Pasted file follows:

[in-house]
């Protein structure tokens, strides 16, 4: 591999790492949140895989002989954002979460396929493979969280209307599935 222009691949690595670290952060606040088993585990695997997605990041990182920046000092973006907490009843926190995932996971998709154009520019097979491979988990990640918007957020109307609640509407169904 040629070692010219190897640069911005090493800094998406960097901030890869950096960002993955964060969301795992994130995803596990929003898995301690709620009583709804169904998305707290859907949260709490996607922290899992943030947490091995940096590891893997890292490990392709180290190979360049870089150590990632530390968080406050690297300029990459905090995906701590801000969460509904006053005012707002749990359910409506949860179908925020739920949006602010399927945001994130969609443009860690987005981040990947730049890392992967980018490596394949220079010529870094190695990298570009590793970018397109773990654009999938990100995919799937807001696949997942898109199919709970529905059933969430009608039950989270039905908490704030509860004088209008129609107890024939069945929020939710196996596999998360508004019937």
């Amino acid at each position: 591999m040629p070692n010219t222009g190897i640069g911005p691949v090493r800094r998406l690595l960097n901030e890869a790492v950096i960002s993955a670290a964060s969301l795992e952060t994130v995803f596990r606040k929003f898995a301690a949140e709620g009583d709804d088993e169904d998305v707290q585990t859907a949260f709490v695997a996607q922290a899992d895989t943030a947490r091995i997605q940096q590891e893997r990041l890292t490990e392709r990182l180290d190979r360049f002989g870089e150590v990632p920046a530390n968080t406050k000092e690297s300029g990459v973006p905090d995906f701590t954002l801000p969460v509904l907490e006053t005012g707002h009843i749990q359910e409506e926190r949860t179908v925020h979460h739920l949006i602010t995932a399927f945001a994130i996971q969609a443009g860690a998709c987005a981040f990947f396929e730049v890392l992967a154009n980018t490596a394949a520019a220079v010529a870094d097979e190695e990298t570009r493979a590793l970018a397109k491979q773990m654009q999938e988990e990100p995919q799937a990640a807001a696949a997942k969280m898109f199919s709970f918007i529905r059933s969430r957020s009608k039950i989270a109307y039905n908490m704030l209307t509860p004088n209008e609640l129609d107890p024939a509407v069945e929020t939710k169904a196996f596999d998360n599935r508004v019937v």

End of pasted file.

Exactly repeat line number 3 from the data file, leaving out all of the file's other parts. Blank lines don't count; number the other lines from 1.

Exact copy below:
């Amino acid at each position: 591999m040629p070692n010219t222009g190897i640069g911005p691949v090493r800094r998406l690595l960097n901030e890869a790492v950096i960002s993955a670290a964060s969301l795992e952060t994130v995803f596990r606040k929003f898995a301690a949140e709620g009583d709804d088993e169904d998305v707290q585990t859907a949260f709490v695997a996607q922290a899992d895989t943030a947490r091995i997605q940096q590891e893997r990041l890292t490990e392709r990182l180290d190979r360049f002989g870089e150590v990632p920046a530390n968080t406050k000092e690297s300029g990459v973006p905090d995906f701590t954002l801000p969460v509904l907490e006053t005012g707002h009843i749990q359910e409506e926190r949860t179908v925020h979460h739920l949006i602010t995932a399927f945001a994130i996971q969609a443009g860690a998709c987005a981040f990947f396929e730049v890392l992967a154009n980018t490596a394949a520019a220079v010529a870094d097979e190695e990298t570009r493979a590793l970018a397109k491979q773990m654009q999938e988990e990100p995919q799937a990640a807001a696949a997942k969280m898109f199919s709970f918007i529905r059933s969430r957020s009608k039950i989270a109307y039905n908490m704030l209307t509860p004088n209008e609640l129609d107890p024939a509407v069945e929020t939710k169904a196996f596999d998360n599935r508004v019937v």